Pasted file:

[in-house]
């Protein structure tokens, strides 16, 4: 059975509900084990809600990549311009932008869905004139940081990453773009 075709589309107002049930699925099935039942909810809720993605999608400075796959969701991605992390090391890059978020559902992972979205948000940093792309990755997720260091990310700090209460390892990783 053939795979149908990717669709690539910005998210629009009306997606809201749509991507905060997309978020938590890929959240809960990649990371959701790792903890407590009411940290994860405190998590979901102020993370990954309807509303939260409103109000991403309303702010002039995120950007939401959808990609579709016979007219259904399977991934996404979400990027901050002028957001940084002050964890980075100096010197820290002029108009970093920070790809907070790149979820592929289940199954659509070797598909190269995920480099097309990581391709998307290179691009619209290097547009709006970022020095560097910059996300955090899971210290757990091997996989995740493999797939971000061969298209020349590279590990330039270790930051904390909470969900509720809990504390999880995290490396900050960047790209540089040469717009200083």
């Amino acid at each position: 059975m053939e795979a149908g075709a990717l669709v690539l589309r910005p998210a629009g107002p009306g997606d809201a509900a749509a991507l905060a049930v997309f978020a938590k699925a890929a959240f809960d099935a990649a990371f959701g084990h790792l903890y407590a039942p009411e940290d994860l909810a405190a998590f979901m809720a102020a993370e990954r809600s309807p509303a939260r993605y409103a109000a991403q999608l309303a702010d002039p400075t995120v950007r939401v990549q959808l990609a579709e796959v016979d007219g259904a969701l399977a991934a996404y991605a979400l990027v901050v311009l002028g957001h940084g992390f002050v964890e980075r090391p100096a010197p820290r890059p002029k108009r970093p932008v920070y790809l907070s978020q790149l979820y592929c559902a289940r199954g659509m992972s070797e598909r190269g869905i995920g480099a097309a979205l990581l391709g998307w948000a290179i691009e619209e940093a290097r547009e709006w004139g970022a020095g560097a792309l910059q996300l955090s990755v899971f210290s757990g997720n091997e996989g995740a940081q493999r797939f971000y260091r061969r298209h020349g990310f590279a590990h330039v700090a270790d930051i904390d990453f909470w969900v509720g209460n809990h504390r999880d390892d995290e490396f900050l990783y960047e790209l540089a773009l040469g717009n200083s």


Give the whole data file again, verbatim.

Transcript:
[in-house]
């Protein structure tokens, strides 16, 4: 059975509900084990809600990549311009932008869905004139940081990453773009 075709589309107002049930699925099935039942909810809720993605999608400075796959969701991605992390090391890059978020559902992972979205948000940093792309990755997720260091990310700090209460390892990783 053939795979149908990717669709690539910005998210629009009306997606809201749509991507905060997309978020938590890929959240809960990649990371959701790792903890407590009411940290994860405190998590979901102020993370990954309807509303939260409103109000991403309303702010002039995120950007939401959808990609579709016979007219259904399977991934996404979400990027901050002028957001940084002050964890980075100096010197820290002029108009970093920070790809907070790149979820592929289940199954659509070797598909190269995920480099097309990581391709998307290179691009619209290097547009709006970022020095560097910059996300955090899971210290757990091997996989995740493999797939971000061969298209020349590279590990330039270790930051904390909470969900509720809990504390999880995290490396900050960047790209540089040469717009200083």
């Amino acid at each position: 059975m053939e795979a149908g075709a990717l669709v690539l589309r910005p998210a629009g107002p009306g997606d809201a509900a749509a991507l905060a049930v997309f978020a938590k699925a890929a959240f809960d099935a990649a990371f959701g084990h790792l903890y407590a039942p009411e940290d994860l909810a405190a998590f979901m809720a102020a993370e990954r809600s309807p509303a939260r993605y409103a109000a991403q999608l309303a702010d002039p400075t995120v950007r939401v990549q959808l990609a579709e796959v016979d007219g259904a969701l399977a991934a996404y991605a979400l990027v901050v311009l002028g957001h940084g992390f002050v964890e980075r090391p100096a010197p820290r890059p002029k108009r970093p932008v920070y790809l907070s978020q790149l979820y592929c559902a289940r199954g659509m992972s070797e598909r190269g869905i995920g480099a097309a979205l990581l391709g998307w948000a290179i691009e619209e940093a290097r547009e709006w004139g970022a020095g560097a792309l910059q996300l955090s990755v899971f210290s757990g997720n091997e996989g995740a940081q493999r797939f971000y260091r061969r298209h020349g990310f590279a590990h330039v700090a270790d930051i904390d990453f909470w969900v509720g209460n809990h504390r999880d390892d995290e490396f900050l990783y960047e790209l540089a773009l040469g717009n200083s």